Make Love Not Debt has a recent post on Where to Live: Urban vs. Sub(urban). I've talked about this topic here and there, as of course it is always an ongoing question for New Yorkers with moderate incomes. But in today's NY Times, there was a front page story that has added another big reason to stay in the city: if I ever find myself in court for any reason, I know the case will be presided over by a judge who actually has some legal training. If I lived in a small town upstate, that might not be the case.
Check out this terrifying article, the first of three in a series:
In Tiny Courts of N.Y., Abuses of Law and Power
Some of the courtrooms are not even courtrooms: tiny offices or basement rooms without a judge’s bench or jury box. Sometimes the public is not admitted, witnesses are not sworn to tell the truth, and there is no word-for-word record of the proceedings.I've talked to a few people about this today, and none of us were aware that these courts worked this way. I was truly shocked. To become one of these justices, all you have to do is get elected. Then,
Nearly three-quarters of the judges are not lawyers, and many — truck drivers, sewer workers or laborers — have scant grasp of the most basic legal principles. Some never got through high school, and at least one went no further than grade school.
But serious things happen in these little rooms all over New York State. People have been sent to jail without a guilty plea or a trial, or tossed from their homes without a proper proceeding. In violation of the law, defendants have been refused lawyers, or sentenced to weeks in jail because they cannot pay a fine. Frightened women have been denied protection from abuse.
These are New York’s town and village courts, or justice courts, as the 1,250 of them are widely known. In the public imagination, they are quaint holdovers from a bygone era, handling nothing weightier than traffic tickets and small claims. They get a roll of the eyes from lawyers who amuse one another with tales of incompetent small-town justices.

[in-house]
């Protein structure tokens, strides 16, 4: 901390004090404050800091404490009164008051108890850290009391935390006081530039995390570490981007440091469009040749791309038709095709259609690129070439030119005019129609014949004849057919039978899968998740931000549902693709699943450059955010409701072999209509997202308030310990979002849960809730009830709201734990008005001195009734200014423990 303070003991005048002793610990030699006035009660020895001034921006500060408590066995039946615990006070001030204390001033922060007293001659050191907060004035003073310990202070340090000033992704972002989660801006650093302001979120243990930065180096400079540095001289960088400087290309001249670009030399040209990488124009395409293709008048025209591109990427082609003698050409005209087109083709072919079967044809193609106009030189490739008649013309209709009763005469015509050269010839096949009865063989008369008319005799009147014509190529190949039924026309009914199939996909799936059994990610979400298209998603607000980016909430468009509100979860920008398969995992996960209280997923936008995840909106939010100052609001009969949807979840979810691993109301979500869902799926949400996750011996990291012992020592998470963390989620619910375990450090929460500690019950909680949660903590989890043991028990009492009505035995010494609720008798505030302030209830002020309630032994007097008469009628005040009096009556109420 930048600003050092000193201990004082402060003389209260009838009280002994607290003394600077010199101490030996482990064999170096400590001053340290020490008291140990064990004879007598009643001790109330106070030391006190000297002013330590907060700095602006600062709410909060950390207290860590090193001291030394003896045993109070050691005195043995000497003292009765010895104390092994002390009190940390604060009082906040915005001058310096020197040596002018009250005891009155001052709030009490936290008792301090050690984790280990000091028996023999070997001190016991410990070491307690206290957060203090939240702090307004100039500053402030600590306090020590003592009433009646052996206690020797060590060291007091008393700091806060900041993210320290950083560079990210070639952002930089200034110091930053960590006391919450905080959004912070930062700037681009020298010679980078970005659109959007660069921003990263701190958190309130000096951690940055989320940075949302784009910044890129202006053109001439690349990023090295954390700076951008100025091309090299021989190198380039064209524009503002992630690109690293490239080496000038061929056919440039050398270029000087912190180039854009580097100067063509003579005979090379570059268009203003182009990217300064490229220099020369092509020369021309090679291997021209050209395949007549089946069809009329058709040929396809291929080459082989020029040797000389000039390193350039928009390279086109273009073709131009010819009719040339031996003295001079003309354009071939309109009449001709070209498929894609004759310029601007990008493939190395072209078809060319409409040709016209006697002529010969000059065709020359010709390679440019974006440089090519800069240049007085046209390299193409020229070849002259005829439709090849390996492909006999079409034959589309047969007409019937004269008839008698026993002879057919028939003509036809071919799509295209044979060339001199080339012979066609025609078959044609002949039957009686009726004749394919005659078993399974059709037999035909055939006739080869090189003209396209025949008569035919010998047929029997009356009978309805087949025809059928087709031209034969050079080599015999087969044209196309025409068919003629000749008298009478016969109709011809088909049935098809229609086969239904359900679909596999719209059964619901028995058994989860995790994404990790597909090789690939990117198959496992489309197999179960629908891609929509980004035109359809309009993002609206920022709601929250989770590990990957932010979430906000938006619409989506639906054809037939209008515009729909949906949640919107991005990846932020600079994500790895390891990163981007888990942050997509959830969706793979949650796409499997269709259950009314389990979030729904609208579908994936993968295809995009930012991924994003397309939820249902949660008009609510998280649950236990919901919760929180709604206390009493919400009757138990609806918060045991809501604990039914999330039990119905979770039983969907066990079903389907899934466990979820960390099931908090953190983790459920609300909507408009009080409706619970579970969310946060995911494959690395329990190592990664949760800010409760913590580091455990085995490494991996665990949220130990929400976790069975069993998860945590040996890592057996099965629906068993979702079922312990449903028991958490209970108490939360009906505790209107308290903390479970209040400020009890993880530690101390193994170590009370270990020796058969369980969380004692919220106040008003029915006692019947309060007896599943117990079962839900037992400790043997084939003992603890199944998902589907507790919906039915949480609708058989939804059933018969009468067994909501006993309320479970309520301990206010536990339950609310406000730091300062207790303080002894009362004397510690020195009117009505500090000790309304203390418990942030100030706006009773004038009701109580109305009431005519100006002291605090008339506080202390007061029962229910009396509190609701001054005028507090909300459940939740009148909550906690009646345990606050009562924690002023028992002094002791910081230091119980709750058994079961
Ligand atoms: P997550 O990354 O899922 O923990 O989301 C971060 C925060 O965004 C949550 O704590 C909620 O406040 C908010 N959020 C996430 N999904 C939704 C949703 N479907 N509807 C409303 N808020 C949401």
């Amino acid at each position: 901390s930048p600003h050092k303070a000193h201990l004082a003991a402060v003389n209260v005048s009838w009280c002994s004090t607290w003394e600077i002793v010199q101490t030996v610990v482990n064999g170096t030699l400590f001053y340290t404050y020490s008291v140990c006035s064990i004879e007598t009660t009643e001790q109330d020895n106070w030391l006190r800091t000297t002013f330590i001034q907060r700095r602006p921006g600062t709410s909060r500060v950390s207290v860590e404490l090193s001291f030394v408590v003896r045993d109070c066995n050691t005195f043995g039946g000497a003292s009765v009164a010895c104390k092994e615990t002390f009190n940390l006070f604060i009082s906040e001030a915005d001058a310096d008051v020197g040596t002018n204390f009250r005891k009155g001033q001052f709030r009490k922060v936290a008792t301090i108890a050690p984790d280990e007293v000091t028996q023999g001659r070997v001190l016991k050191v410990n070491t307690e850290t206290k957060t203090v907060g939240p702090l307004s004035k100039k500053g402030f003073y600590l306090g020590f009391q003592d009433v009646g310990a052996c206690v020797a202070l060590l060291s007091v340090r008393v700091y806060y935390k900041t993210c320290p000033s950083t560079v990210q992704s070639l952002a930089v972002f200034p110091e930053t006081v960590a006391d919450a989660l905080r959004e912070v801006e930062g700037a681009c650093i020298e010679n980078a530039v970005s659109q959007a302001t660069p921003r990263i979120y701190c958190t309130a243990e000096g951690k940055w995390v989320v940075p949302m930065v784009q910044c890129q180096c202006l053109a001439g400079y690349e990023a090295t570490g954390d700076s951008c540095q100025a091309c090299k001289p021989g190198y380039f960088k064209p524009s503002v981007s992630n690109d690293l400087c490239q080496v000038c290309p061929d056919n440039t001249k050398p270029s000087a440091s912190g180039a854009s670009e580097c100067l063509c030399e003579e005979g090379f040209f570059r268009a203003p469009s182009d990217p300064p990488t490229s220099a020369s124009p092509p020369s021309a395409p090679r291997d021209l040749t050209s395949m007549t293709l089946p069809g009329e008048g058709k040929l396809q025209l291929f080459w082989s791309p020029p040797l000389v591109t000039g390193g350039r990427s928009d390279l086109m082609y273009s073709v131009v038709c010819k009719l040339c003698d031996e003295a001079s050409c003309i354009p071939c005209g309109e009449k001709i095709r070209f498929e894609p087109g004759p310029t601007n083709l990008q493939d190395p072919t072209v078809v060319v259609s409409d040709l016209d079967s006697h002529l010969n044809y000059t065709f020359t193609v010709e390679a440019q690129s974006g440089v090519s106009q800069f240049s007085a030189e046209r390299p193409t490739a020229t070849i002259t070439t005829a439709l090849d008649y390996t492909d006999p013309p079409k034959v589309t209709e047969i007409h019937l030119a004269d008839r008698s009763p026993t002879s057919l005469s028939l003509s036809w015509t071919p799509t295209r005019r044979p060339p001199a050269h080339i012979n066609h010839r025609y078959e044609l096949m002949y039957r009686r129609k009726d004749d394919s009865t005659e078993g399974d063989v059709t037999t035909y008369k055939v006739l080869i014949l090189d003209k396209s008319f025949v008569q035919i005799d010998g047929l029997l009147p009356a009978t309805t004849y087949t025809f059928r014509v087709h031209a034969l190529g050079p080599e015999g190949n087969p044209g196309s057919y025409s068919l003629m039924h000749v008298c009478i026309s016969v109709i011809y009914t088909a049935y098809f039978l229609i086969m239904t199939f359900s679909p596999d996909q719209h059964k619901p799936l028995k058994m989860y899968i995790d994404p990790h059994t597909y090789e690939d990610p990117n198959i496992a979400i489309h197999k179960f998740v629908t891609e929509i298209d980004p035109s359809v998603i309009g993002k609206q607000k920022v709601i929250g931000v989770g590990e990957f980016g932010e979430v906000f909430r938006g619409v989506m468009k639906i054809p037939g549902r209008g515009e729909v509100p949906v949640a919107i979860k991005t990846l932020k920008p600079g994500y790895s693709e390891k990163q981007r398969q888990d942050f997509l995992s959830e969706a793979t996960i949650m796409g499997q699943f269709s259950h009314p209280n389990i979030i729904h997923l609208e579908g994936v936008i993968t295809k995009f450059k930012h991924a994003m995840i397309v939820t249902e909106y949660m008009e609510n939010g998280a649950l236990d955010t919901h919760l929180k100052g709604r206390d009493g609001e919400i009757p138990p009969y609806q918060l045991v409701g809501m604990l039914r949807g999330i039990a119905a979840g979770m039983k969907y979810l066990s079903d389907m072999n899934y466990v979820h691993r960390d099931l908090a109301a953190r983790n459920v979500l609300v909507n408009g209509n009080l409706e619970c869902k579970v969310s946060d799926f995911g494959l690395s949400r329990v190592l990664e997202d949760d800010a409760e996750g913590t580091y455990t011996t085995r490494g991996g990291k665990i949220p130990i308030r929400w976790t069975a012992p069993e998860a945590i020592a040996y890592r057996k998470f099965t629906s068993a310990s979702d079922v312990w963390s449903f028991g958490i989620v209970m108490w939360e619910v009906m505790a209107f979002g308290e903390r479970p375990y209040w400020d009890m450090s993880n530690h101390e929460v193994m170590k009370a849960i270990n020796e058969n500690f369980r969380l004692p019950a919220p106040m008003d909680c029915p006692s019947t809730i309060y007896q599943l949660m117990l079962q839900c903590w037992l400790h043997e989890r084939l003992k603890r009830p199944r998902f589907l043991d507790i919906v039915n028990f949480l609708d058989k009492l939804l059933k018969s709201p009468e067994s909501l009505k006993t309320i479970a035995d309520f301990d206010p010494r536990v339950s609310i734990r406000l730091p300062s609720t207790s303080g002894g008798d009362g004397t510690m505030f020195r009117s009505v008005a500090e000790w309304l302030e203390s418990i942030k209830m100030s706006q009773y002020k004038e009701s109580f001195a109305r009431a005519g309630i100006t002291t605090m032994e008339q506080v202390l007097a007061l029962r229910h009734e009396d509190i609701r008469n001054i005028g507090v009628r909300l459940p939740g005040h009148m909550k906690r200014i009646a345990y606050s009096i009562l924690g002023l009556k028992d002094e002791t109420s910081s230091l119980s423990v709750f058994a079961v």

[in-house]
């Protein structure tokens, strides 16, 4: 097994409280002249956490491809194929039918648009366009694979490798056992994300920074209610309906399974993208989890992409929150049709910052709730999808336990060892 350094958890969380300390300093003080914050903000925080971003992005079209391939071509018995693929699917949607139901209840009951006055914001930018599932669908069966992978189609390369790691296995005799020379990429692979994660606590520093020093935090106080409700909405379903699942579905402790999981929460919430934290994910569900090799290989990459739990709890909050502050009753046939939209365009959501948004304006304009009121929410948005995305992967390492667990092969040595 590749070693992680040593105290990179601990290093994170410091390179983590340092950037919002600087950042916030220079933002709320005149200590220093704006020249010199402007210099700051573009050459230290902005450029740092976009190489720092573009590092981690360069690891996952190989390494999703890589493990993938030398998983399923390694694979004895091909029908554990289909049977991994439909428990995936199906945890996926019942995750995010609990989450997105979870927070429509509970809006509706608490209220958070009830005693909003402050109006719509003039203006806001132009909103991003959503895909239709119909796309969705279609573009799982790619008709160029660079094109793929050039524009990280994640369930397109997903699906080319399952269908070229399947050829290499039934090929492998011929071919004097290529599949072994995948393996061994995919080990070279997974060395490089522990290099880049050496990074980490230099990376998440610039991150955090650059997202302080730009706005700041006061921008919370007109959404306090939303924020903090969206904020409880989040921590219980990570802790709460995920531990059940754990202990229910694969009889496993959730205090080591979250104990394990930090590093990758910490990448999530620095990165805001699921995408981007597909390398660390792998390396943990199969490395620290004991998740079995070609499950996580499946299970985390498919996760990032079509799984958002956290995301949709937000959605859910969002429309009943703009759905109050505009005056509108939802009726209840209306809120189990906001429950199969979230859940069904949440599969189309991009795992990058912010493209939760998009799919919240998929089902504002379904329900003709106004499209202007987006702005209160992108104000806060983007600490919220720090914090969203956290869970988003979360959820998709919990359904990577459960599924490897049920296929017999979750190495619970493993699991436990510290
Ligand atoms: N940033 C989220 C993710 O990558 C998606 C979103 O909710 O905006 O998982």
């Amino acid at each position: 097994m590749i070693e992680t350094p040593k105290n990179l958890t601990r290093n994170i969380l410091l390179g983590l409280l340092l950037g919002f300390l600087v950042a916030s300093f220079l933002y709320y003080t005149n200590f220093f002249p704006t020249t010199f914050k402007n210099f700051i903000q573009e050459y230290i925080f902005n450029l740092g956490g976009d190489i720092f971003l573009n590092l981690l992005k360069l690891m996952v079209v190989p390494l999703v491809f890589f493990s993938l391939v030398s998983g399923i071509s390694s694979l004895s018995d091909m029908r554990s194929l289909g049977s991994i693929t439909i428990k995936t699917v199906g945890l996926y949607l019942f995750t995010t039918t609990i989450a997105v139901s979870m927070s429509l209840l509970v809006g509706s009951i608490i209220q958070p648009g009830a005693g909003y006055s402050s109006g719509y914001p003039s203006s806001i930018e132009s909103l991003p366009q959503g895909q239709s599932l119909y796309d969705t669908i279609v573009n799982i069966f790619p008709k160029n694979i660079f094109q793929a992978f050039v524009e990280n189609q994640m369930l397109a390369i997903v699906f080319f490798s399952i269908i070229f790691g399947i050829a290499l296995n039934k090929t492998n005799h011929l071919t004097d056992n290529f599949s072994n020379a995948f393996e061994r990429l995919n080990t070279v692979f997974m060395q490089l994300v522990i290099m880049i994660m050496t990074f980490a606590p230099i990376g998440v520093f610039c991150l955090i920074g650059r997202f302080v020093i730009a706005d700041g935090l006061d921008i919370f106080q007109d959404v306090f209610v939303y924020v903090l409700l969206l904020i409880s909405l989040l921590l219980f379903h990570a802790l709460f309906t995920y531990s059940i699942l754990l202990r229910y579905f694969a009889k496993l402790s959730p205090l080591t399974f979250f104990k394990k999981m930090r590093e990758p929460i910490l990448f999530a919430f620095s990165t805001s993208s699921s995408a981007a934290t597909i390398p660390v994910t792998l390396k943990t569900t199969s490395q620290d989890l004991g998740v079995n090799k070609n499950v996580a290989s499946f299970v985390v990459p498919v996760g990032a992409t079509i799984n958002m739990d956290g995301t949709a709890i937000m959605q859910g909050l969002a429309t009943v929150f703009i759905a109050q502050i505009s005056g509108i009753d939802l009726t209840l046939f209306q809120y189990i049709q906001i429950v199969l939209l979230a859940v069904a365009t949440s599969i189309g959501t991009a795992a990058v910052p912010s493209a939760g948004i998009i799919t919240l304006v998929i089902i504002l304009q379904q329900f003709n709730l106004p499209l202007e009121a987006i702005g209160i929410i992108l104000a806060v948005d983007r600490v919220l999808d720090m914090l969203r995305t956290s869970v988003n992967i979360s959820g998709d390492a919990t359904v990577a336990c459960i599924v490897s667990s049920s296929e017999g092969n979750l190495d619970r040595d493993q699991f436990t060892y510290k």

A woman in Malone, N.Y., was not amused. A mother of four, she went to court in that North Country village seeking an order of protection against her husband, who the police said had choked her, kicked her in the stomach and threatened to kill her. The justice, Donald R. Roberts, a former state trooper with a high school diploma, not only refused, according to state officials, but later told the court clerk, “Every woman needs a good pounding every now and then.”
For the nearly 75 percent of justices who are not lawyers, the only initial training is six days of state-administered classes, followed by a true-or-false test so rudimentary that the official who runs it said only one candidate since 1999 had failed. A sample question for the justices: “Town and village justices must maintain dignity, order and decorum in their courtrooms” — true or false?
SIX DAYS of training? For someone who has the power to impose jail sentences of up to two years? In a court system that annually handles over $200 million worth of fines and fees? That is scary.
“I just follow my own common sense,” [one judge], in an interview, said of his 13 years on the bench. “And the hell with the law.”
I've never had to go to court over anything and I hope I never do, but to me, avoiding attitudes like that judge's is worth a higher cost of living!